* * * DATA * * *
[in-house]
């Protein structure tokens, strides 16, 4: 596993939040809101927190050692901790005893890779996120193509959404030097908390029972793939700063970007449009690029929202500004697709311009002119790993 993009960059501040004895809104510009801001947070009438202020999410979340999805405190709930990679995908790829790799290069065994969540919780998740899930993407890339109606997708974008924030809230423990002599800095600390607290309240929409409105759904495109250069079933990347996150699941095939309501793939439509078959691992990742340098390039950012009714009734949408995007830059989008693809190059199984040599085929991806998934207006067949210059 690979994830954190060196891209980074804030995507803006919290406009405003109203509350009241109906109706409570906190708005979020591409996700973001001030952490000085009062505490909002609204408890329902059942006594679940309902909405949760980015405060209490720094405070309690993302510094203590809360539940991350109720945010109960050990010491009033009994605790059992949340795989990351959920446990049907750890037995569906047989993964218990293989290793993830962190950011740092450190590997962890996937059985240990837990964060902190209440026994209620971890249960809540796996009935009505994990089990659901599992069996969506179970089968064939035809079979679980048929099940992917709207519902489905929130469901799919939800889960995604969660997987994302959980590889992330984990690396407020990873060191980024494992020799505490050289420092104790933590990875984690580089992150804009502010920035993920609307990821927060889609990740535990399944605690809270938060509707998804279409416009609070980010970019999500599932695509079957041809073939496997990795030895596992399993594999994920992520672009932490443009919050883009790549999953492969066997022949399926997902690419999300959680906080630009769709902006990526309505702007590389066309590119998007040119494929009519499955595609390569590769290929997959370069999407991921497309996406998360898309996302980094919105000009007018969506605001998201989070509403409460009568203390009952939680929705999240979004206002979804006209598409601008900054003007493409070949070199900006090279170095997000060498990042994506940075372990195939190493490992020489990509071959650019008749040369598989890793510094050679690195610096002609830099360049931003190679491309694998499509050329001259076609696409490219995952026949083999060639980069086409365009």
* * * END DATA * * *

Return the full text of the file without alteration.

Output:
[in-house]
């Protein structure tokens, strides 16, 4: 596993939040809101927190050692901790005893890779996120193509959404030097908390029972793939700063970007449009690029929202500004697709311009002119790993 993009960059501040004895809104510009801001947070009438202020999410979340999805405190709930990679995908790829790799290069065994969540919780998740899930993407890339109606997708974008924030809230423990002599800095600390607290309240929409409105759904495109250069079933990347996150699941095939309501793939439509078959691992990742340098390039950012009714009734949408995007830059989008693809190059199984040599085929991806998934207006067949210059 690979994830954190060196891209980074804030995507803006919290406009405003109203509350009241109906109706409570906190708005979020591409996700973001001030952490000085009062505490909002609204408890329902059942006594679940309902909405949760980015405060209490720094405070309690993302510094203590809360539940991350109720945010109960050990010491009033009994605790059992949340795989990351959920446990049907750890037995569906047989993964218990293989290793993830962190950011740092450190590997962890996937059985240990837990964060902190209440026994209620971890249960809540796996009935009505994990089990659901599992069996969506179970089968064939035809079979679980048929099940992917709207519902489905929130469901799919939800889960995604969660997987994302959980590889992330984990690396407020990873060191980024494992020799505490050289420092104790933590990875984690580089992150804009502010920035993920609307990821927060889609990740535990399944605690809270938060509707998804279409416009609070980010970019999500599932695509079957041809073939496997990795030895596992399993594999994920992520672009932490443009919050883009790549999953492969066997022949399926997902690419999300959680906080630009769709902006990526309505702007590389066309590119998007040119494929009519499955595609390569590769290929997959370069999407991921497309996406998360898309996302980094919105000009007018969506605001998201989070509403409460009568203390009952939680929705999240979004206002979804006209598409601008900054003007493409070949070199900006090279170095997000060498990042994506940075372990195939190493490992020489990509071959650019008749040369598989890793510094050679690195610096002609830099360049931003190679491309694998499509050329001259076609696409490219995952026949083999060639980069086409365009």